The Tree of Wooden Clogs is back in cinemas and on BFI Player from 7 July 2017
Ermanno Olmi first conceived of The Tree of Wooden Clogs (1978) while making documentary shorts like Time Stood Still (1959) for the Edison Volta electric company. Inspired by the stories that his grandmother had told him, he spent months interviewing farm workers from his native Lombardy, basing the scenario and dialogue on their recollections.
Around 50 of them were cast as the residents of a rundown 1898 ‘cascina’ (farmhouse) on the estate of an aloof landowner who is entitled to a sizeable share of their produce. Their restrained performances owed much to the influence of Robert Flaherty, the neorealists, and Georges Rouquier’s docu-dramatic study of the French peasantry, Farrebique (1946).
Devised as a three-part mini-series for RAI TV, the picture was released theatrically after it unanimously won the Palme d’Or at Cannes. Comparisons were made with such rustic epics as Jan Troell’s The Emigrants (1971) and The New Land (1972), Bernardo Bertolucci’s 1900 (1976), Paolo and Vittorio Taviani’s Padre Padrone (1977) and Terrence Malick’s Days of Heaven (1978), and it has since been cited as inspiration for Michelangelo Frammartino’s Le quattro volte (2010).
Yet it surpasses them all for its quiet power. Critic Andrew Sarris was right, when reviewing this “cinematic miracle” in the Village Voice, to declare that “to see it is to be stirred to the depths of one’s soul”.
Here are five reasons not to miss it.
1. The exceptional evocation of a bygone era
According to Mike Leigh, “The Tree of Wooden Clogs is a film about man and place, environment, seasons, the passing cycle of things; it’s about power, class, religion and faith; love, superstition and journeys; life and death.”
But, as Olmi revealed on The South Bank Show in 1981, it’s also about the past he shared with cast members, who assisted production designer Enrico Tovaglieri by supplying their own tools and artifacts to decorate the sparsely furnished farmhouse.
Through the meticulous accumulation of such detail, Olmi was able to recreate the natural rhythms, harsh realities and simple joys of the peasant world with an unsurpassed authenticity.
2. The sense of community is palpable
Four families occupy the cascina, and Olmi sketches the key characters with deft efficiency, as Batistì (Luigi Ornaghi) frets about his young son walking miles to school, Anselmo (Giuseppe Brignoli) shows his granddaughter how to plant tomatoes and Stefano (Franco Pilenga) coyly courts Maddalena (Lucia Pezzoli).
Yet woven around the individual vignettes are scenes of communal toil, devotion and leisure. Songs and stories abound, as neighbours rally round to slaughter pigs, feed the needy and deliver babies.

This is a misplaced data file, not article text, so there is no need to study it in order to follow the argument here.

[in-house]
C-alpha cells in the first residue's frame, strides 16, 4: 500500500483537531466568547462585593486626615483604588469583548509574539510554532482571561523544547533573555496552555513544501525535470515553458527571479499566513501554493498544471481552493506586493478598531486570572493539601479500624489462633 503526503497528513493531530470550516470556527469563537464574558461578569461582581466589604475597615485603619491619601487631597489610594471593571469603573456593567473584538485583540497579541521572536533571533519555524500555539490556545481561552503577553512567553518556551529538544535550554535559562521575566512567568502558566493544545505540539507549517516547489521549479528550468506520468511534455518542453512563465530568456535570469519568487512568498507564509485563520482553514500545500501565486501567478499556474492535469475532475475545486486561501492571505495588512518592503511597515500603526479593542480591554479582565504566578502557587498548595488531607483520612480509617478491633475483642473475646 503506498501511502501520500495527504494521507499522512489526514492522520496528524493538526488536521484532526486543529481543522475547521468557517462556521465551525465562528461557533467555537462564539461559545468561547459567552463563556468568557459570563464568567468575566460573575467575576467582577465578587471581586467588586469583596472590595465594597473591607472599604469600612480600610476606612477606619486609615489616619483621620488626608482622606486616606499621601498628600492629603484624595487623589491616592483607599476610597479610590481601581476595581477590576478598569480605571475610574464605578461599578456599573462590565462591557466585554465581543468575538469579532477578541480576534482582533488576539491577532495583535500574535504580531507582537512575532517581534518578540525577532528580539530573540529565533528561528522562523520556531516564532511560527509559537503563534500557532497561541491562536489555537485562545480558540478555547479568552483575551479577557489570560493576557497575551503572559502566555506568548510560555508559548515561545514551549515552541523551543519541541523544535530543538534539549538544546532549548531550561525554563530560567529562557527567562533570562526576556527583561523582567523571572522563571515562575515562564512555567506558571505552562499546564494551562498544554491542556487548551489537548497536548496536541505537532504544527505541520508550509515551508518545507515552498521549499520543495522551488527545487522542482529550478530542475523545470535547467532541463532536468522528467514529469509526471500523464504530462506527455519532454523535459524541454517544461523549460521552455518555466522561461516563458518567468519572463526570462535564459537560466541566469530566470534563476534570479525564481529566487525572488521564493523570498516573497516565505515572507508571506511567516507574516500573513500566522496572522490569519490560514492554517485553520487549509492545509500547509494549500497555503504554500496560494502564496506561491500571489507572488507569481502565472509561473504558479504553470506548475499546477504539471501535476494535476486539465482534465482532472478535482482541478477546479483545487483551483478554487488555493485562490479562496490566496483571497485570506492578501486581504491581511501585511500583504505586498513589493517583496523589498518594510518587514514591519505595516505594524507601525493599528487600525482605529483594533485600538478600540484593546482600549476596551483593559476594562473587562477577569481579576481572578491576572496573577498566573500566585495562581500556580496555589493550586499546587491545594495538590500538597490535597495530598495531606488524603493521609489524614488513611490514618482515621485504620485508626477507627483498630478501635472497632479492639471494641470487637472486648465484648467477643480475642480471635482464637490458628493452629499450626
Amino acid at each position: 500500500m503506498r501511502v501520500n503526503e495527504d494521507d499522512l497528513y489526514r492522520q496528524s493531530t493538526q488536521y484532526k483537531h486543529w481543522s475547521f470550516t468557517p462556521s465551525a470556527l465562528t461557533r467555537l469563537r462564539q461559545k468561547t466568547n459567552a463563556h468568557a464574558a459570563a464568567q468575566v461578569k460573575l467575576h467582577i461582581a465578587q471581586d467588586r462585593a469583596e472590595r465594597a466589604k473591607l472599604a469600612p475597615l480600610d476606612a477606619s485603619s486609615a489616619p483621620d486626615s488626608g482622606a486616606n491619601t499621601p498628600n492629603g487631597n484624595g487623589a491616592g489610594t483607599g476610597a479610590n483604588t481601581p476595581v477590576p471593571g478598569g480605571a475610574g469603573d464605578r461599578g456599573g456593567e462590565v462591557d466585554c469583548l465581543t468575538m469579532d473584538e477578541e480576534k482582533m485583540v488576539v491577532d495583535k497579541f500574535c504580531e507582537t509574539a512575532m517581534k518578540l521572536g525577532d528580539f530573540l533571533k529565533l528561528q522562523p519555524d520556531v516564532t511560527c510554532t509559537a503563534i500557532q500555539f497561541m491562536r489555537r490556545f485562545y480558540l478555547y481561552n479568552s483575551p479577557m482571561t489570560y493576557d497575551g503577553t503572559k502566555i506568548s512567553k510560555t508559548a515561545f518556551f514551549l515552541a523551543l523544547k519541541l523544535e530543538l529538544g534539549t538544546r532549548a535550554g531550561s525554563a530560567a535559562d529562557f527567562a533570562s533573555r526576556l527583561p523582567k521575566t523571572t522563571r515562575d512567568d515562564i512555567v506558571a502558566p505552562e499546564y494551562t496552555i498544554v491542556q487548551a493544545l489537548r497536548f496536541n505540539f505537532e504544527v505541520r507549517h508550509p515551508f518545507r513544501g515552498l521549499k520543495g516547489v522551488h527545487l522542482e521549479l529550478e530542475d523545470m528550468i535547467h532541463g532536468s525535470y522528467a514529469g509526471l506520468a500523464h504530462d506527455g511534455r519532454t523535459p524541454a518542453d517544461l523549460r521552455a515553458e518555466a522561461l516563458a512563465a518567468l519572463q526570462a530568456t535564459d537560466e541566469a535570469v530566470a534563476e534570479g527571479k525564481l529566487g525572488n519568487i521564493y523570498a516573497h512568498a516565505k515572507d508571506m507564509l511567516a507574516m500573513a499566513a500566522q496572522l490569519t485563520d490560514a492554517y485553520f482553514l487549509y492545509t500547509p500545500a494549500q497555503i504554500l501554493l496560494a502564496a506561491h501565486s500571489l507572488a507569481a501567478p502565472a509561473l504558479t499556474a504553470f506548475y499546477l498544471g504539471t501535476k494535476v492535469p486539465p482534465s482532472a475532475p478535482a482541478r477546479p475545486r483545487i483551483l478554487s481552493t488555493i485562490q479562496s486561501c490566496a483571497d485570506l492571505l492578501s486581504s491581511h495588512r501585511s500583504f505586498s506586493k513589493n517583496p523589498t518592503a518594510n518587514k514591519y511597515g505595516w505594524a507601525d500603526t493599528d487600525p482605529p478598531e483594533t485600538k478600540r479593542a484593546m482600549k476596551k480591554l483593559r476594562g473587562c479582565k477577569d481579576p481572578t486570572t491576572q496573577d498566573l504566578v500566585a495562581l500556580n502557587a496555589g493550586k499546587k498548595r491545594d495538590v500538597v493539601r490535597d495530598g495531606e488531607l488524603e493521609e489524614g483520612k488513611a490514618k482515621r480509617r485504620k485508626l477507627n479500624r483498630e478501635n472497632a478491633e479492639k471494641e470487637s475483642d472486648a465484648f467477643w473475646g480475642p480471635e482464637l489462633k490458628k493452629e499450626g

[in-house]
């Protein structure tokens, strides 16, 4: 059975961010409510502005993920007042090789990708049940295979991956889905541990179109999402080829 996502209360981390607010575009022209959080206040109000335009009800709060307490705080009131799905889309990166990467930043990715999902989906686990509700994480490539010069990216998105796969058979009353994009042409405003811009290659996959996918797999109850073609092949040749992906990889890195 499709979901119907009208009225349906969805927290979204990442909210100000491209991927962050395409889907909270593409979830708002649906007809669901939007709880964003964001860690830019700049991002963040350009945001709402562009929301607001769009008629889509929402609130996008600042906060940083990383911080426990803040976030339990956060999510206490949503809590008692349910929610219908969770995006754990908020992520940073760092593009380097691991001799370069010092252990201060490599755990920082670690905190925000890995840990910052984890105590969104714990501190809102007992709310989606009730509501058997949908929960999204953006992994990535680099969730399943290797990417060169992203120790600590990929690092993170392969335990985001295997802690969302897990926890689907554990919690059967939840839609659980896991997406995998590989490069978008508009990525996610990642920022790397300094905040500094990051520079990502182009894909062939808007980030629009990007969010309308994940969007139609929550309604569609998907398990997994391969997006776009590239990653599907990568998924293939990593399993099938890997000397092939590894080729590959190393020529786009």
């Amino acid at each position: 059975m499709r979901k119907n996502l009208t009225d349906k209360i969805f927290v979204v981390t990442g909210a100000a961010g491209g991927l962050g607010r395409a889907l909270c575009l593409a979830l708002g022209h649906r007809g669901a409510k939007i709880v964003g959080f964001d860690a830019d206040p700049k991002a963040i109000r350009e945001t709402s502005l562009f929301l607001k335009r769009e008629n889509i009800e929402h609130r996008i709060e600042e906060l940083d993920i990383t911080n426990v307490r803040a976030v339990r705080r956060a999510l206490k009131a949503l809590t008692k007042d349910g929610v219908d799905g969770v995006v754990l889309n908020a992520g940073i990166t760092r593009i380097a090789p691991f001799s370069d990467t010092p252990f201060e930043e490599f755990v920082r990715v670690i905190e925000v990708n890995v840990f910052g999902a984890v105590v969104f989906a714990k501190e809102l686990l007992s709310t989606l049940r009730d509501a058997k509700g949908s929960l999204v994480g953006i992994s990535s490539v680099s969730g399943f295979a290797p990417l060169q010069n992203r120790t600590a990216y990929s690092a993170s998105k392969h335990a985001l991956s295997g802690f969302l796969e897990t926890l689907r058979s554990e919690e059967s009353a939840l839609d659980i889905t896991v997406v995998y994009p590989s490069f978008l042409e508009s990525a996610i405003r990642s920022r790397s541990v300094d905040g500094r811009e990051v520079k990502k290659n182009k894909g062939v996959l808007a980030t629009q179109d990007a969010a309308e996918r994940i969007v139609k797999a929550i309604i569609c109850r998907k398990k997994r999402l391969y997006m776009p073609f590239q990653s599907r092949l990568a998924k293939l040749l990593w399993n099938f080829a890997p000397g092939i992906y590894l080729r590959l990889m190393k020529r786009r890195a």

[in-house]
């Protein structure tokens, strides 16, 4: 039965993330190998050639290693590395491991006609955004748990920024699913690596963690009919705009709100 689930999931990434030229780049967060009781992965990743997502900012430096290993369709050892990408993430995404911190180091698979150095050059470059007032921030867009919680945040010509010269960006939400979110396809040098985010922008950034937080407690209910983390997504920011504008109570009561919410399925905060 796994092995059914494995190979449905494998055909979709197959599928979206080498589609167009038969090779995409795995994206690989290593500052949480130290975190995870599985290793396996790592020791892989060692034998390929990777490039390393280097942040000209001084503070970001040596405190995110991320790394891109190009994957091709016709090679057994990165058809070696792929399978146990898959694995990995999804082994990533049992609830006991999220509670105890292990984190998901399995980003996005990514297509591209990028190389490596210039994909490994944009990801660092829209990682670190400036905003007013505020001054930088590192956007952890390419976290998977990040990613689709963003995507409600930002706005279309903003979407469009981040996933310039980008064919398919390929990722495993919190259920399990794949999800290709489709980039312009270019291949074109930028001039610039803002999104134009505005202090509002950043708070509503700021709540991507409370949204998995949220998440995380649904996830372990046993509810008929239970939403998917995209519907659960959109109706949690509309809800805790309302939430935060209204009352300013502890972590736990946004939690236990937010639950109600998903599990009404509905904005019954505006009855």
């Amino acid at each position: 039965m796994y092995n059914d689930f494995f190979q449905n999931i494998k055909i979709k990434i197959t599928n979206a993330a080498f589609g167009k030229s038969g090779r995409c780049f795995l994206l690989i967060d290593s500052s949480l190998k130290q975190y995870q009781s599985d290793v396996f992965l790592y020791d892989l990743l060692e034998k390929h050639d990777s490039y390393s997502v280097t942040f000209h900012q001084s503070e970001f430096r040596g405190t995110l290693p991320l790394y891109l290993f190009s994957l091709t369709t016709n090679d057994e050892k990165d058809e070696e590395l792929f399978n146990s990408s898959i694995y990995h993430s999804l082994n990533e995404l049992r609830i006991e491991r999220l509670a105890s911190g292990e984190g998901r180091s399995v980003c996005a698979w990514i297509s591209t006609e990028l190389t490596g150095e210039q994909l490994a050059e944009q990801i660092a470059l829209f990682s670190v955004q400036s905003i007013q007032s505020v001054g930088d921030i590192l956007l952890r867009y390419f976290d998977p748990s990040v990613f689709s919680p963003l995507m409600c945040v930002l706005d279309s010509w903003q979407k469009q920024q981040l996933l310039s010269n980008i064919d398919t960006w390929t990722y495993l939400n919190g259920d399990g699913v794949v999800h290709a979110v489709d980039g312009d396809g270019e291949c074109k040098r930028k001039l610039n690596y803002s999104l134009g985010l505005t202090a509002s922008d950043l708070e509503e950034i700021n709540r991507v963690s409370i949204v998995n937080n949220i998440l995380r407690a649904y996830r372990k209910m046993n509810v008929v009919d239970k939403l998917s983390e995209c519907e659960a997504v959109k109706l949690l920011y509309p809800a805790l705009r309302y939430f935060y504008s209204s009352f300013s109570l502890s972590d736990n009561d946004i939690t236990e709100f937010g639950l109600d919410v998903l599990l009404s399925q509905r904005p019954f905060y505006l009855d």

Solidarity can only extend so far, however, in what are still essentially feudal times. Thus, when a tenant is evicted, he’s left to load up his cart in sympathetic but self-preservatory isolation.
3. No one appears to be acting
Following Luchino Visconti’s lead in La terra trema (1948), Olmi had the cast speak in their Bergamasque dialect and heightened the naturalism of the performances by having Amedeo Casati record the sound live. Olmi justified his use of non-professionals by stating: “In a film about peasants, I choose the actors from the peasant world. I don’t use a fig to make a pear.”
Yet, by encouraging them to improvise, he captured “a constitution of truth” that reinforces the illusion of eavesdropping on the past, as Widow Runk (Teresa Brescianini) worries about feeding her brood and Finard (Battista Trevaini) accuses his horse of stealing the coin he had hidden in its hoof.
4. The painterly images
In addition to writing, producing, directing and editing the film, Olmi also photographed it by “the light of the seasons” in a tele-friendly Academy ratio. As one of cinema’s shrewdest observers, he keeps the camerawork as simple as the earthy colour scheme and often employs Brueghelian long shots to locate the characters in the landscape to the accompaniment of Johann Sebastian Bach.
Away from the mud and mists, however, the interiors have a spartan cosiness, as the neighbours end their back-breaking days with the rosary or a ghost story. As the characters become more familiar, Olmi makes greater use of close-ups, which only makes the climactic detachment all the more harrowing.
5. It’s a great work of humanism
Olmi has frequently focused on the dignity of labour, yet he was accused of sentimentalising poverty by critics who questioned his Marxist Catholic credentials. Some mocked the Edenic references and the miraculous recovery of Widow Runk’s cow, while others noted the protests that the newlyweds witness after their thrilling barge trip to Milan; they damned Olmi for not having the peasants similarly rise up against injustice.
But there’s nothing reactionary or apologetic about Olmi’s resistance to both patronising nostalgia and populist revisionism in stressing the severity of the oppression the peasants have to endure and the depth of the consolation they derive from their faith. Indeed, it’s difficult to see this as anything other than a work of profound humanist integrity.